You’d never expect Linus van Pelt to dispense his yuletide wisdom in “A Charlie Brown Christmas” without his trusty security blanket. So, perhaps it’s unfair to expect Carson Wentz to be a good quarterback without his.
The biggest obstacle between Wentz and proficiency this season: the absence of Zach Ertz. Second-biggest: the absence of Alshon Jeffery. Third: Nelson Agholor. Without them, Wentz has been lost.
From 2016 through 2019, Wentz targeted that trio about 46% of the time (948 of his 2,055 passes). They accounted for about 46% of his completions (602 of 1,311), 48% of his passing yards (6,794 of 14,191), and 54% of his touchdown passes (52 of 97).
The Eagles allowed Agholor to leave via free agency and land with Las Vegas, where he already has six touchdown catches and has missed zero games. They replaced Agholor with first-round pick Jalen Reagor. Unlike Agholor, Ertz, Jeffery, and Reagor have a combined two TD catches and 17 missed games.
Wentz misses Agholor least: His throws to Agholor usually were designed-play deep throws, quick-read slants, or last-resort scrambles.
Wentz misses the big two more. He leaned on Jeffery and Ertz. It was a natural marriage.
Wentz is 6-foot-5, generally gun-shy, and relatively inaccurate. He doesn’t like to anticipate that receivers will come open and he doesn’t like to throw his receivers open. That’s why he loved Ertz and Jeffery. They are tall, wide pass-catchers. They were precise, dependable veterans in their prime. They loved to make contested catches. They were the perfect targets a young quarterback like Wentz needed. Ertz is 6-5 and runs routes like a city bus. Jeffery is 6-3 with an 80-inch wingspan and 10.25-inch hands, bigger than the Arizona Cardinals’ DeAndre Hopkins, whose 10.08-inch paws made the catch of the year on a Hail Mary pass two weeks ago.
Wentz progresses slowly through his reads, and sometimes he doesn’t make them all. With Ertz and Jeffery, Wentz could simply throw it where they were supposed to be. They’d catch it. Next play.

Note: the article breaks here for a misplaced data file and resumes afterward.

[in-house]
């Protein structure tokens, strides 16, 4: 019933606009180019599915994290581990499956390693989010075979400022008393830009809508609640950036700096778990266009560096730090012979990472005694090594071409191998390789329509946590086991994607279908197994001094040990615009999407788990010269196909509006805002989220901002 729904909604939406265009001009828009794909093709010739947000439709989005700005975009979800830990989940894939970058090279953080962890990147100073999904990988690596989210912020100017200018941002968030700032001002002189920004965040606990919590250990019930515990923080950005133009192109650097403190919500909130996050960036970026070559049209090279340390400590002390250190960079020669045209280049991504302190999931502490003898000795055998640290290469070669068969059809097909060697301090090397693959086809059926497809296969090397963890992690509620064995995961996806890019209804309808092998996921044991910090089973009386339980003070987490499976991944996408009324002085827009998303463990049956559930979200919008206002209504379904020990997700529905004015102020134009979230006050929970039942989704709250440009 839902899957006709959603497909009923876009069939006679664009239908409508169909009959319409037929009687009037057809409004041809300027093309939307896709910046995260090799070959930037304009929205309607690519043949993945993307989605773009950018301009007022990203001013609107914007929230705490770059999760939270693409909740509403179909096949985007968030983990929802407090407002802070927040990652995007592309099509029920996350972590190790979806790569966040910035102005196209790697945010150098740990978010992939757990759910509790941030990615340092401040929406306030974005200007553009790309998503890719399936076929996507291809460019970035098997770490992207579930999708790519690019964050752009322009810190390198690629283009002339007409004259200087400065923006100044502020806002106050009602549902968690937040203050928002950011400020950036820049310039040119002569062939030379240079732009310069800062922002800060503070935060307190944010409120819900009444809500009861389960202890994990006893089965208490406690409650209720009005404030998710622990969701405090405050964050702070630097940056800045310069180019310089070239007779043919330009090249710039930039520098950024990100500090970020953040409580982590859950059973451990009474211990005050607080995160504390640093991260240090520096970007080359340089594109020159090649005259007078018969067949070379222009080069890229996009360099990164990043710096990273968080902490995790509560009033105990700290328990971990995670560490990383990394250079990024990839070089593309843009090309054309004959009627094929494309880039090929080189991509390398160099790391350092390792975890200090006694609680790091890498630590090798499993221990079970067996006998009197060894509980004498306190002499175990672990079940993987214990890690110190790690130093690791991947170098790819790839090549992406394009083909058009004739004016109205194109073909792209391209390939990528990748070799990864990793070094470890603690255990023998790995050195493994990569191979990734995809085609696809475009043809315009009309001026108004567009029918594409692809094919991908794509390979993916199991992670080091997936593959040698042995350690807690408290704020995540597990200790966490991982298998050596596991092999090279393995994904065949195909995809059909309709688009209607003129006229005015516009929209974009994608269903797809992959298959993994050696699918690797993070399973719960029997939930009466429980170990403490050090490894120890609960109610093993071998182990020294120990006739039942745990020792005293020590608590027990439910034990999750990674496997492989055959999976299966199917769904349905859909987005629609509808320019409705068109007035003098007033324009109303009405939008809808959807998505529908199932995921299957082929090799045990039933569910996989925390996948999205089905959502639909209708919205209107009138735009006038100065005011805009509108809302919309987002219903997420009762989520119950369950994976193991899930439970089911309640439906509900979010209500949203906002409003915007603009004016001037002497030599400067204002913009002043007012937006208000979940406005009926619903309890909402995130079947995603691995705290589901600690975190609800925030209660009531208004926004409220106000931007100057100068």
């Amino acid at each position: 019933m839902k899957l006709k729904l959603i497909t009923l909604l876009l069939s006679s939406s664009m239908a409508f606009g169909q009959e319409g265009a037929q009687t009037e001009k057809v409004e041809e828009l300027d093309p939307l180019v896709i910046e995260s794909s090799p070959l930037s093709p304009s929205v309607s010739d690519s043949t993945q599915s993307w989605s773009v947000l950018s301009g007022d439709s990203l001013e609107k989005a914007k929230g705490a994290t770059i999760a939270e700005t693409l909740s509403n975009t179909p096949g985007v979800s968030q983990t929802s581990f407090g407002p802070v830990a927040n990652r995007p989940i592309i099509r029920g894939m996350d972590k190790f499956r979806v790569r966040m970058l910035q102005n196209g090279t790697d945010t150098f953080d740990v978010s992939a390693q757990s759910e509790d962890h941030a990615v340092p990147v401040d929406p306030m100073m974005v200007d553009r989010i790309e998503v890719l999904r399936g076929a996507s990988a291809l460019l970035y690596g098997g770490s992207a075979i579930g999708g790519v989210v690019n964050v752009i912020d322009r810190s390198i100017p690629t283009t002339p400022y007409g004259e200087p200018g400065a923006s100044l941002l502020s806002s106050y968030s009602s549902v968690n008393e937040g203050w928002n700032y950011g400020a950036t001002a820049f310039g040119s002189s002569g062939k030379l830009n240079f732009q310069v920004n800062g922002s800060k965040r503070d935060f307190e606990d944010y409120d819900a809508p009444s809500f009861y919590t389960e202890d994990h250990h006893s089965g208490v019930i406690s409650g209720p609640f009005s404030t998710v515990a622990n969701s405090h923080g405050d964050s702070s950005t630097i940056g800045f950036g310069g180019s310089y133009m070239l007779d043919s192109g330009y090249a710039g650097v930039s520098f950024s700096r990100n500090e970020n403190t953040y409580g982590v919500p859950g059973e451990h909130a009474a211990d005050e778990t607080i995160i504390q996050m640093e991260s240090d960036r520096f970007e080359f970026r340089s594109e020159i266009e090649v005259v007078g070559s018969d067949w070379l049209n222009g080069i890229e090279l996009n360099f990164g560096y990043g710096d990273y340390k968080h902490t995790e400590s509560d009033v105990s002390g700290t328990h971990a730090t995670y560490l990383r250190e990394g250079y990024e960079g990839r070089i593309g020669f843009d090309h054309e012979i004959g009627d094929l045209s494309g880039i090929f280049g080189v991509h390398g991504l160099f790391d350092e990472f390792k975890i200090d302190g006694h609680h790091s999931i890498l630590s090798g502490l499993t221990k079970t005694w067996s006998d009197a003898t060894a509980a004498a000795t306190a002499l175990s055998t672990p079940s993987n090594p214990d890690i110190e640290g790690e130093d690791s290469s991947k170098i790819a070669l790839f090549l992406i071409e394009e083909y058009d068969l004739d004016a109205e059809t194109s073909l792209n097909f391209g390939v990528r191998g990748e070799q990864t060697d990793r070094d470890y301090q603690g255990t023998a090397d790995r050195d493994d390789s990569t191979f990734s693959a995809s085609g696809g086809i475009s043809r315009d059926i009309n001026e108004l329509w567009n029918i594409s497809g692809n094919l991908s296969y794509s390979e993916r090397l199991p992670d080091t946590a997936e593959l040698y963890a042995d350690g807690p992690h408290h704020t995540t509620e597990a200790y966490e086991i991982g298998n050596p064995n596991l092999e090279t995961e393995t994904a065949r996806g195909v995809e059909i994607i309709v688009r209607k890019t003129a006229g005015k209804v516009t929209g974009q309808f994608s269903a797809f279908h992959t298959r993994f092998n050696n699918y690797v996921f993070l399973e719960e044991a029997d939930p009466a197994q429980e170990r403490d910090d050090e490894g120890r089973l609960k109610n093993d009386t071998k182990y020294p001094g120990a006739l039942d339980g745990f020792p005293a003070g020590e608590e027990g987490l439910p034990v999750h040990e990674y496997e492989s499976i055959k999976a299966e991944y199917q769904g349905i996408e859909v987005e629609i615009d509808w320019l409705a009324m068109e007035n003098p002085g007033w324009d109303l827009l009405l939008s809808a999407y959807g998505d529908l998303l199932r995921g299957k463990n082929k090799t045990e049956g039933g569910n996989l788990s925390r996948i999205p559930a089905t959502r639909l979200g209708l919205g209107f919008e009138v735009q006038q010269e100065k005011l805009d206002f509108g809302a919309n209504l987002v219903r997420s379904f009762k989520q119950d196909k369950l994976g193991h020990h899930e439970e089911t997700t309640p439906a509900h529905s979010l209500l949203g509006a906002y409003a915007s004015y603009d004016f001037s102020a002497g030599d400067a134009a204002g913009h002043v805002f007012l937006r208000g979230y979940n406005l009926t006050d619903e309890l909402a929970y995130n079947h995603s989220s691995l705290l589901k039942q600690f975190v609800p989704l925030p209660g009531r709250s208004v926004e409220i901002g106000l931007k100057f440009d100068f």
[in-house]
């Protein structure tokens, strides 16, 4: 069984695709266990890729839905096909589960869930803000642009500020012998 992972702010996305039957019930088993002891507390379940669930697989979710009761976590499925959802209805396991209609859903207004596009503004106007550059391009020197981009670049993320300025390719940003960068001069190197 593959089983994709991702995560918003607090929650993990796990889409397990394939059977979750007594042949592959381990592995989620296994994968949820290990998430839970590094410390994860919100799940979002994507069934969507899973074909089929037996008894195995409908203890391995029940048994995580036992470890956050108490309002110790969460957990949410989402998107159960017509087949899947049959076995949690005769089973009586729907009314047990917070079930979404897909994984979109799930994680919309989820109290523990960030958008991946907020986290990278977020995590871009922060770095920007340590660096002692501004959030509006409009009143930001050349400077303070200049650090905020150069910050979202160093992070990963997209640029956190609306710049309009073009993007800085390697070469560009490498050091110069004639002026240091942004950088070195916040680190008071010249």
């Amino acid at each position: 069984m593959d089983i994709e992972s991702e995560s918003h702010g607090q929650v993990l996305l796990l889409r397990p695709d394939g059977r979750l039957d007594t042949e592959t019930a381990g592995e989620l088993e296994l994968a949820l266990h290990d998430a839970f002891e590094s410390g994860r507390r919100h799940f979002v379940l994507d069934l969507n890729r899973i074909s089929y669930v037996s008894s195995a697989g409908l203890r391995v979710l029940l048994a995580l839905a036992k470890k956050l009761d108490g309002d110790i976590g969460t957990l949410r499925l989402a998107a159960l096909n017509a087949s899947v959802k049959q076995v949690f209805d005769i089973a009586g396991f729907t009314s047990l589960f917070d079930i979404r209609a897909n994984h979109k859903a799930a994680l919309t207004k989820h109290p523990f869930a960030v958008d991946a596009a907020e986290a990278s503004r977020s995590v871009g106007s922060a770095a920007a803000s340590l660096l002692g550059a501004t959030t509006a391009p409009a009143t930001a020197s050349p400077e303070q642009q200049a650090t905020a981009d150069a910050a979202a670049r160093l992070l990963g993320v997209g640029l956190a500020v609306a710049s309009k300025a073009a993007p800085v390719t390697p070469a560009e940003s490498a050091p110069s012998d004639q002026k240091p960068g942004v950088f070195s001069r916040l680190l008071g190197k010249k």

And then, they were gone.
Foot and calf injuries cost Jeffery the first eight games of 2020, and he has managed just 23 snaps in Games 9 and 10. Ertz sustained an ankle injury in Game 6 and hasn’t played since. They have proved irreplacable.
In his first four regular seasons, Wentz played with either Ertz or Jeffery in 53 of his 56 games; the second and third games of his rookie season, and the 2019 finale.
From the time Jeffery joined the team in 2017 through the end of the 2019 season, Wentz played with both of them in 40 of his 48 games.
They have played zero games together this season.
Not coincidentally, Wentz is having the worst year of any quarterback in the NFL.
Pederson generally agrees
“It could possibly contribute to that. Those are guys who he’s played with since he’s been here,” coach Doug Pederson said of the absences of Ertz and Jeffery. “They kind of know Carson.”
Knowledge is power. Replacements like practice-squad graduates Greg Ward and Travis Fulgham lack that power.
“I’m not gonna sit here and make excuses,” Pederson continued. “He’s worked with those guys for ... years.”
That said, after five years in the NFL, Wentz should be able to connect with any group of targets more than 58.4% of the time, which is second-worst completion rate in the league. That’s true even though he will play behind a 10th combination of offensive linemen in 11 games when the Seattle Seahawks visit Monday night.